Students are able to graph geologic data as x-y graphs, or scatterplots.
This activity was developed for high school and middle school students, grades 6 - 12. However, its focus on data makes it adaptable for introductory college courses.
Two class sessions (45 - 55 minutes) or homework.
Students should be familiar with Cartesian coordinate systems (taught beginning in about 4th grade.)
This activity can be used at any time in an earth science class. However, in the sequence of lessons about plate tectonics, it is an optional prequel to Measuring plate motion with GPS for students who cannot yet graph earth science data skillfully or confidently."
Performance Expectations: MS-ESS3-2, and HS-ESS1-5.
Students will be able to:
This activity emphasizes making graphs—in order to make interpreting graphs easier. Students graph data measuring how GPS stations move north or south and east or west. They begin by graphing fictitious data and progress to graphing data from several stations in the western United States. Eventually they graph north-south vs. east-west motion of a station in order to see that another purpose of plotting data is to make maps. They also develop intuition about vectors.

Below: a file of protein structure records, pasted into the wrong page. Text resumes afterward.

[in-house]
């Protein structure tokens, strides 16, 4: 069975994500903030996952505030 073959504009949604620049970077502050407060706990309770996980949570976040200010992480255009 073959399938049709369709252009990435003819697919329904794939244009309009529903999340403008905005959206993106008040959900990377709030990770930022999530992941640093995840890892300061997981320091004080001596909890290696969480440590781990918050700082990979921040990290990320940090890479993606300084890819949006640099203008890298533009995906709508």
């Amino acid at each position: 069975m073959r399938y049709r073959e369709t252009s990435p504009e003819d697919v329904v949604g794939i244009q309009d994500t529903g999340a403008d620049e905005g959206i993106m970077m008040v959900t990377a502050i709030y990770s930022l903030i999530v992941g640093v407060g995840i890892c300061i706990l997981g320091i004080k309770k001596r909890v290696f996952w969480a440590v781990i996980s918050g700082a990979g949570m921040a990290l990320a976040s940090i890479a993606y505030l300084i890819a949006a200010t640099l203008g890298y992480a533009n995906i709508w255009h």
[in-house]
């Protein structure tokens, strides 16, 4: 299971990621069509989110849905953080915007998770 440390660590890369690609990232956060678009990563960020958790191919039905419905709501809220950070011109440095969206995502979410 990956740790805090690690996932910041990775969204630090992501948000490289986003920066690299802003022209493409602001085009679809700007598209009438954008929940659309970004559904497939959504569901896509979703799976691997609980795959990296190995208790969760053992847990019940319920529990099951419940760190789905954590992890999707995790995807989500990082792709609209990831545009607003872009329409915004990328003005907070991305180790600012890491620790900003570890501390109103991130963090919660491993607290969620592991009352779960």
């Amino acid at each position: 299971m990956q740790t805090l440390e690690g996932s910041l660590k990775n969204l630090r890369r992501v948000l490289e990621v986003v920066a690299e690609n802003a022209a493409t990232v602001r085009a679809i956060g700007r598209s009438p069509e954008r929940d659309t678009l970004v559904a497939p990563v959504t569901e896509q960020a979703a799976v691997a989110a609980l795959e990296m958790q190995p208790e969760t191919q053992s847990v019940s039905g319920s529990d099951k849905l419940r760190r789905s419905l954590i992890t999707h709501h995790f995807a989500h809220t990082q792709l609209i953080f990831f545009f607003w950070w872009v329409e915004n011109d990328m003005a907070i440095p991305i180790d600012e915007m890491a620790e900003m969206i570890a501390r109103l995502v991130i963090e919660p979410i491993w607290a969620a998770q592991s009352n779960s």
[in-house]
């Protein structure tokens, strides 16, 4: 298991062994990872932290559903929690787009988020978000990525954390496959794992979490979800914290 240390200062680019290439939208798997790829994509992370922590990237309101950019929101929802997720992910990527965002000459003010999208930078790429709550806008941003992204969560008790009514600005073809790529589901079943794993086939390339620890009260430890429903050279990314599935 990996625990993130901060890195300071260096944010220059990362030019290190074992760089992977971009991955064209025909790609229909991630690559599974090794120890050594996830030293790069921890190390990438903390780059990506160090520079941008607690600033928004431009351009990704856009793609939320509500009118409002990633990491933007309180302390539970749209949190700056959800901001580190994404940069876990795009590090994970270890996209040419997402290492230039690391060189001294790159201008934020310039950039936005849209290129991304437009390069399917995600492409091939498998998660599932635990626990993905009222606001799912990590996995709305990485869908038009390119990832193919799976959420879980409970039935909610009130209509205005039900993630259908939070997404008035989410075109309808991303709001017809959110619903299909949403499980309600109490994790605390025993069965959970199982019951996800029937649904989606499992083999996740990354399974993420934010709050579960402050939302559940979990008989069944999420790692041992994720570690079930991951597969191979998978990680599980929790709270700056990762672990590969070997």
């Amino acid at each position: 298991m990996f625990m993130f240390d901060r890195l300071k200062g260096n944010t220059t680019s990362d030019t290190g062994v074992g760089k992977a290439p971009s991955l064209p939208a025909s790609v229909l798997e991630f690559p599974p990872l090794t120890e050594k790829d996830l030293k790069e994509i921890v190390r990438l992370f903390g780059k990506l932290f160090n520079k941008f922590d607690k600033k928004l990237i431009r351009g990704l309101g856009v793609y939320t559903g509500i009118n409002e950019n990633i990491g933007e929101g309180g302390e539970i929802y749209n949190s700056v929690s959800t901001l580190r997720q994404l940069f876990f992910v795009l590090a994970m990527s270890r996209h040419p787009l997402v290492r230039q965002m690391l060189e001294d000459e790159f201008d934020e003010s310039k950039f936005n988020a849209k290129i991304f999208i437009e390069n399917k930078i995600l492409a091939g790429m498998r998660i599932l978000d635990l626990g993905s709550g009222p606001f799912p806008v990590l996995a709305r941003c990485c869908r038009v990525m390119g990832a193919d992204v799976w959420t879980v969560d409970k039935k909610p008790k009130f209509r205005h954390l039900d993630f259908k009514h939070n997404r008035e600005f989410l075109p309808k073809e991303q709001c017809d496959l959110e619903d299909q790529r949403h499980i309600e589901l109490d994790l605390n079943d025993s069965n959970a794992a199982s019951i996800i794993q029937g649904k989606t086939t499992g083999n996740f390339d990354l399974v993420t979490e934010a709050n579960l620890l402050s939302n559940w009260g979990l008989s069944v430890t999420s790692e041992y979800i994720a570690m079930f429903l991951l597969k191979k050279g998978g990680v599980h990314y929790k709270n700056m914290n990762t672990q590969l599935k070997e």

This activity consists of three parts:
63 MB • v: August 2016
[pdf] Teacher Guide for Lesson: Introduction to graphing GPS data
38 MB • v: August 2016
[pptx]. Presentation: Introduction to graphing GPS data
15 MB • v: August 2016
[pdf] Student Worksheet: Introduction to graphing GPS data.
3 MB • v: August 2016
The next lesson in this sequence is the introductory activity: Measuring plate motion with GPS, to learn the basics on how GPS works then learn about Iceland.
This work is based on materials provided by the UNAVCO Education and Community Engagement Program, Plate Boundary Observatory, and the GAGE Facility supported by the National Science Foundation (NSF) and National Aeronautics and Space Administration (NASA) under NSF award: EAR 1261833 and the American Recovery and Reinvestment Act. Authors are Roger Groom (Mt. Tabor Middle School), Cate Fox-Lent (UNAVCO), Shelley Olds (UNAVCO), Nancy West (Quarter Dome Consulting), and Kathleen Alexander (UNAVCO).
Last modified: 2020-04-16 04:16:32 America/Denver